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What Is Hemodialysis?

March 31, 2022 In Kidney Failure

The kidneys have an important duty in the human body. These small organs filter waste, salts, and excess fluid from the blood, a necessary process to avoid toxin build-up and serious complications. 

Kidney failure is a serious condition where the kidneys are unable to perform this function.  Thanks to advancements in medicine, however, we have several options available to care for this condition. Hemodialysis is one of the most common ways to treat kidney disease.

How Is Hemodialysis Performed?

Hemodialysis is a procedure where a machine filters waste from the blood, essentially performing the function of the kidneys. Medical professionals use hemodialysis for patients with advanced kidney failure. 

If you are a hemodialysis patient, you can receive this treatment at a dialysis center, hospital, or your home. For in-center hemodialysis, you will typically attend three sessions per week for 3–5 hours each. At-home hemodialysis is usually performed six to seven times per week for 2 hours per session.

When you attend a hemodialysis appointment, you typically expect the procedure to go as follows. 

  • First, the medical staff will clean the skin covering your access site, or the area where the blood will leave and re-enter your body. The staff will also record your weight, temperature, blood pressure, and pulse.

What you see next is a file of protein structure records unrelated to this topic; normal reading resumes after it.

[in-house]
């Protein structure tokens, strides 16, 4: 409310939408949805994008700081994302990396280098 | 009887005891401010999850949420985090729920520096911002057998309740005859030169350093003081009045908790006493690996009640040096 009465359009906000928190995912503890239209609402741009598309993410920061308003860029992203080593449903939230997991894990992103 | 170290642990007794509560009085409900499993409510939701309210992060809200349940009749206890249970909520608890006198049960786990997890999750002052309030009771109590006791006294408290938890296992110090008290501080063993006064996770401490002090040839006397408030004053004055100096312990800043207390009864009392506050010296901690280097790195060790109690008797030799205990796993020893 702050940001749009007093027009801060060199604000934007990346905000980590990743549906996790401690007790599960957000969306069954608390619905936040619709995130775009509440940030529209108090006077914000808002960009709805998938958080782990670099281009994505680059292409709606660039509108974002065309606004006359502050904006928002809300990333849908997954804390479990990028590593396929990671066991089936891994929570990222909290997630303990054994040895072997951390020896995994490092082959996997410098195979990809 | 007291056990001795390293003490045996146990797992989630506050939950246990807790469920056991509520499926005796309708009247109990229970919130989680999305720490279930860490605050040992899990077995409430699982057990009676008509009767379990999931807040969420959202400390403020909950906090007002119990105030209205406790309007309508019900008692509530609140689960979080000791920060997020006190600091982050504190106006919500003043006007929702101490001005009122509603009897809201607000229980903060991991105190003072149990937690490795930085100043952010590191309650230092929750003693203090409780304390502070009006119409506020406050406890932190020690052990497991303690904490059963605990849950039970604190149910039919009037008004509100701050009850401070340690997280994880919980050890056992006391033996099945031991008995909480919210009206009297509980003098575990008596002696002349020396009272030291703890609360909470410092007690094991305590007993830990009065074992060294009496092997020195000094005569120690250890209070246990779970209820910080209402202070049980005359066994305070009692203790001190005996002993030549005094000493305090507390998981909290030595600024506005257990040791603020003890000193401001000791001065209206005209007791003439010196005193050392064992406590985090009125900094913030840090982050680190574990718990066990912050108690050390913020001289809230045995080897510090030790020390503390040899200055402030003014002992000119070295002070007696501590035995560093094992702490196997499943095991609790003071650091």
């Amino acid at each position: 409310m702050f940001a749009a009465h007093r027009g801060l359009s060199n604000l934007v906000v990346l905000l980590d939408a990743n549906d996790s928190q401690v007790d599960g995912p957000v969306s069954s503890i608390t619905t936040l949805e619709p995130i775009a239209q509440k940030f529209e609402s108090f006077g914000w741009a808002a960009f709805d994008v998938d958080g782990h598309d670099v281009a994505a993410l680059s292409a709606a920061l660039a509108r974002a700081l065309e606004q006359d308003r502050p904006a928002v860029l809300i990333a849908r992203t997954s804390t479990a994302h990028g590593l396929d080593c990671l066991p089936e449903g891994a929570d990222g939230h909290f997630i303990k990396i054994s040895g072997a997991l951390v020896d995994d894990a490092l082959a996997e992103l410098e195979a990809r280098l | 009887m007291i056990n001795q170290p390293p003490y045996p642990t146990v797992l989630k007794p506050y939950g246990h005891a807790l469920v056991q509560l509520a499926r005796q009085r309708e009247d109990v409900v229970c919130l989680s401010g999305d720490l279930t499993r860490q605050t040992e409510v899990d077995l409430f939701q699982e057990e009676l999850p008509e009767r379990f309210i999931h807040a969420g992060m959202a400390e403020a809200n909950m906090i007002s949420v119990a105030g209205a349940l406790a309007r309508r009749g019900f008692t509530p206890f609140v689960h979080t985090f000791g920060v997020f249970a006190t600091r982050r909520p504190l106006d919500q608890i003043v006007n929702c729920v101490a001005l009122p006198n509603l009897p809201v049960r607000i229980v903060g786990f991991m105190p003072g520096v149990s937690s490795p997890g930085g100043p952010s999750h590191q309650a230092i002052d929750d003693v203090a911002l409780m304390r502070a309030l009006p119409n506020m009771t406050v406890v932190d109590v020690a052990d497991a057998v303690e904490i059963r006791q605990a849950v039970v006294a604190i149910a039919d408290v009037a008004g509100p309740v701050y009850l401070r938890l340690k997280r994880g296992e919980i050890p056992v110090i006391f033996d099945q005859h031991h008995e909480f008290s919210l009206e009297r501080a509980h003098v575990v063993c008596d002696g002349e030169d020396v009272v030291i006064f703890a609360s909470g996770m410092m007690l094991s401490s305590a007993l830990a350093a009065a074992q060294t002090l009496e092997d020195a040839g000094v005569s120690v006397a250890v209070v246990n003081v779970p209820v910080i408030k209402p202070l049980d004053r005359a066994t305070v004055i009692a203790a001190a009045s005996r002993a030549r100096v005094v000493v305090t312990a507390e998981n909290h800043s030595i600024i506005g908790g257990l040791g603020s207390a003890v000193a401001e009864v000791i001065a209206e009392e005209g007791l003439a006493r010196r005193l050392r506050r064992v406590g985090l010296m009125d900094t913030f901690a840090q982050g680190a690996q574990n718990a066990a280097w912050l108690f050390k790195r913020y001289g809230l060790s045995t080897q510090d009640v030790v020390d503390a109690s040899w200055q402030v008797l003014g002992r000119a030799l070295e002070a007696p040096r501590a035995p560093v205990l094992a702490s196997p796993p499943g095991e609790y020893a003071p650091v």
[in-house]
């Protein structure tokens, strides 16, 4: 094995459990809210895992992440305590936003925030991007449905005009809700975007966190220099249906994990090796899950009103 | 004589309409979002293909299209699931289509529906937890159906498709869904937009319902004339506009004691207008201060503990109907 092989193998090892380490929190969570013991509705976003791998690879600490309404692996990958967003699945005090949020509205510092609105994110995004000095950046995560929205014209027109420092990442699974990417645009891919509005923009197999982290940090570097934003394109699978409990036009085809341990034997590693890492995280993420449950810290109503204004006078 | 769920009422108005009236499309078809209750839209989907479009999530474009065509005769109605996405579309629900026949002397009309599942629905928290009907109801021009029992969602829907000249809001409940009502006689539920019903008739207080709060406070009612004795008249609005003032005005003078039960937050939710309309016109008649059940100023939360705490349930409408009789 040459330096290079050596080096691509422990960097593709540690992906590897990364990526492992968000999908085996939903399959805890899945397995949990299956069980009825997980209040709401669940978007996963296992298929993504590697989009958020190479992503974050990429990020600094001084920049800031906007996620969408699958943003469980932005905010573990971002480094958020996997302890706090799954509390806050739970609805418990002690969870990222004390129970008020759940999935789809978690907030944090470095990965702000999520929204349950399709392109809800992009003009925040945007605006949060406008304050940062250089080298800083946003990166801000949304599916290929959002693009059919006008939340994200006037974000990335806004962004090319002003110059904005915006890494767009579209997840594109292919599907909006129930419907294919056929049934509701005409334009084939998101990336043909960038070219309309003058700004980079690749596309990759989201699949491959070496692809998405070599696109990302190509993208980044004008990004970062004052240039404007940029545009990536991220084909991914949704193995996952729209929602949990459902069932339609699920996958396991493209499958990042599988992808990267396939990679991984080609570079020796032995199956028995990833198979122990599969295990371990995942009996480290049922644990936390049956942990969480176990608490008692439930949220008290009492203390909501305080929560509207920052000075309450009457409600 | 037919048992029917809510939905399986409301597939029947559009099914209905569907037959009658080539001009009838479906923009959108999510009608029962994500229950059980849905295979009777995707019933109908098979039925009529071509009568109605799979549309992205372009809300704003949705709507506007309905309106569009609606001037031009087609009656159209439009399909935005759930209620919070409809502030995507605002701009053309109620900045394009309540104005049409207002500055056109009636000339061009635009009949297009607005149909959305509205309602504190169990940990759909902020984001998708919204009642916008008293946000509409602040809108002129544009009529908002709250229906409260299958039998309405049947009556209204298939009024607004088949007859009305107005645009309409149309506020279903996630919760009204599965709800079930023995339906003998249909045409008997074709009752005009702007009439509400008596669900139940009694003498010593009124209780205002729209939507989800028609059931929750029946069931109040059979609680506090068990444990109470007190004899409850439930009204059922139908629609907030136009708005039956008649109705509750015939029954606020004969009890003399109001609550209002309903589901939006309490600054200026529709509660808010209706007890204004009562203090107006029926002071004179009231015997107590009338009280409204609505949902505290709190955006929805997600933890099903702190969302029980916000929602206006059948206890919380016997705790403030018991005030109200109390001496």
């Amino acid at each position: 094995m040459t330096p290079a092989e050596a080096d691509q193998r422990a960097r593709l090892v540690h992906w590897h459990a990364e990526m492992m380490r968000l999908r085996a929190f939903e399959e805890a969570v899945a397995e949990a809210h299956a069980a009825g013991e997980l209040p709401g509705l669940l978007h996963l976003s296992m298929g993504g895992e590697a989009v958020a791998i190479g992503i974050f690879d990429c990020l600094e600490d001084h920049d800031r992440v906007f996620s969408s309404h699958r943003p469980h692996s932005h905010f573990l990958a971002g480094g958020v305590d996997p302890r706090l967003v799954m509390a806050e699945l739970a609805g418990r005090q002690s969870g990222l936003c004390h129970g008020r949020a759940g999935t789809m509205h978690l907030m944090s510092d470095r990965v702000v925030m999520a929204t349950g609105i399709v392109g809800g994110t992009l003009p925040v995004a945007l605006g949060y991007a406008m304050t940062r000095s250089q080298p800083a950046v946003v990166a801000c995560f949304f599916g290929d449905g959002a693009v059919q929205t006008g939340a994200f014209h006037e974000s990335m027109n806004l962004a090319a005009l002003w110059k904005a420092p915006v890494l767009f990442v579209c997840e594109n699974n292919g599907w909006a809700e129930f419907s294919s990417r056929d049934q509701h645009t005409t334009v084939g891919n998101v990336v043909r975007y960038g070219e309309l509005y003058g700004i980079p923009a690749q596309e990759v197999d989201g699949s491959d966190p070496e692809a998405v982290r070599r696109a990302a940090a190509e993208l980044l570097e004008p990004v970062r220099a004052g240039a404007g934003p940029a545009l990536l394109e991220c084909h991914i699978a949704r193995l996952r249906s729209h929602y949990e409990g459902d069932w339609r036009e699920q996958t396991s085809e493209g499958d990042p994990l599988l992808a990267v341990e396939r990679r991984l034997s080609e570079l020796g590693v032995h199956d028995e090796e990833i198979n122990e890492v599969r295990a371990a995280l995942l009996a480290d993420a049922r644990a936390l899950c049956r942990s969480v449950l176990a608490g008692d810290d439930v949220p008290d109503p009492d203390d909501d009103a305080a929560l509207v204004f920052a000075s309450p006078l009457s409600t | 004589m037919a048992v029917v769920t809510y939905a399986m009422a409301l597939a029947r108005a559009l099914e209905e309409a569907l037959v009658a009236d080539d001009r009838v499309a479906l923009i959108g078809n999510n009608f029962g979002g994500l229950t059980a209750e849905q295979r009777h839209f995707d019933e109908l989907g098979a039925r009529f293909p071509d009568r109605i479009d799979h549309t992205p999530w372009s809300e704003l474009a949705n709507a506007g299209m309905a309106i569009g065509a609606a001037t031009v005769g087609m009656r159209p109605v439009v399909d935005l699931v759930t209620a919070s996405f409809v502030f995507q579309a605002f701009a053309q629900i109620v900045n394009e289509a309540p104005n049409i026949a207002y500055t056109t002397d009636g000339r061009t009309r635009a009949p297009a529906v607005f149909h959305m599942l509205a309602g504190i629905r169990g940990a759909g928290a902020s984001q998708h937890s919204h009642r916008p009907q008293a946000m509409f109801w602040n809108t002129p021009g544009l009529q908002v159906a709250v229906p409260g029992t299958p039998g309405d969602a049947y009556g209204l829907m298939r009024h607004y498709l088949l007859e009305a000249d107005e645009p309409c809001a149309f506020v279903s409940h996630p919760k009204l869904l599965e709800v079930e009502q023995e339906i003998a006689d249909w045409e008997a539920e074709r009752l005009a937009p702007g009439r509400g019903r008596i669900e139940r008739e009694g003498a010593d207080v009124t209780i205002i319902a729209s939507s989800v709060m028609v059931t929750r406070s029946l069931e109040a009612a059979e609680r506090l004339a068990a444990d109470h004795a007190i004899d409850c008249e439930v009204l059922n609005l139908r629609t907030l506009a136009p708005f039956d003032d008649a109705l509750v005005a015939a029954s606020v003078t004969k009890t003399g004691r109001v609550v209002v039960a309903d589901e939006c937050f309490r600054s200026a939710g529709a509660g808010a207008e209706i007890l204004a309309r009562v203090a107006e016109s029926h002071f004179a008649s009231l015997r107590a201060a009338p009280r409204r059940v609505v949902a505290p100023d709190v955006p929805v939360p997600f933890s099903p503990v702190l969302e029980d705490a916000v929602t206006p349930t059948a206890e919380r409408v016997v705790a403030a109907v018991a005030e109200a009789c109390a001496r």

• Next, the hemodialysis will begin. Staff will insert two needles into your arm through your access site. Two tubes connect the needles to the dialyzer or the machine’s filter.
  • When the process begins, your blood will travel through one tube to the dialyzer a few ounces at a time. Waste and extra fluids are passed from your blood to a cleansing solution called dialysate. Through the other tube, the filtered blood will return to your body.
  • During the hemodialysis session, your medical team will carefully monitor your blood pressure and heart rate. These biomarkers can fluctuate during the procedure as fluid leaves your body.
  • When the hemodialysis is over, staff will remove the needles from your access site and apply a dressing to the puncture wound. They may also record your weight following your session. After removal, you are free to go home.

Are There Any Side Effects of Hemodialysis?

You could experience some discomfort during a hemodialysis session. As the machine pulls excess fluid from your body, you could feel nauseous and experience abdominal cramps. This is especially common if you have retained a lot of fluid since your previous dialysis appointment.

These side effects can be unpleasant. However, you could minimize them by taking certain measures, such as adjusting the speed of the hemodialysis machine. Speak to your medical care team to learn more about managing these symptoms. 

Preparing for a Hemodialysis Appointment

How to Prepare for a Hemodialysis Appointment

Before you attend your first session, you will need to prepare for the treatment. To perform hemodialysis, there needs to be easy access to your bloodstream so that your blood can be safely removed and returned. 

You will need to undergo a surgery to enable this access. There are three types of procedures that you may undergo.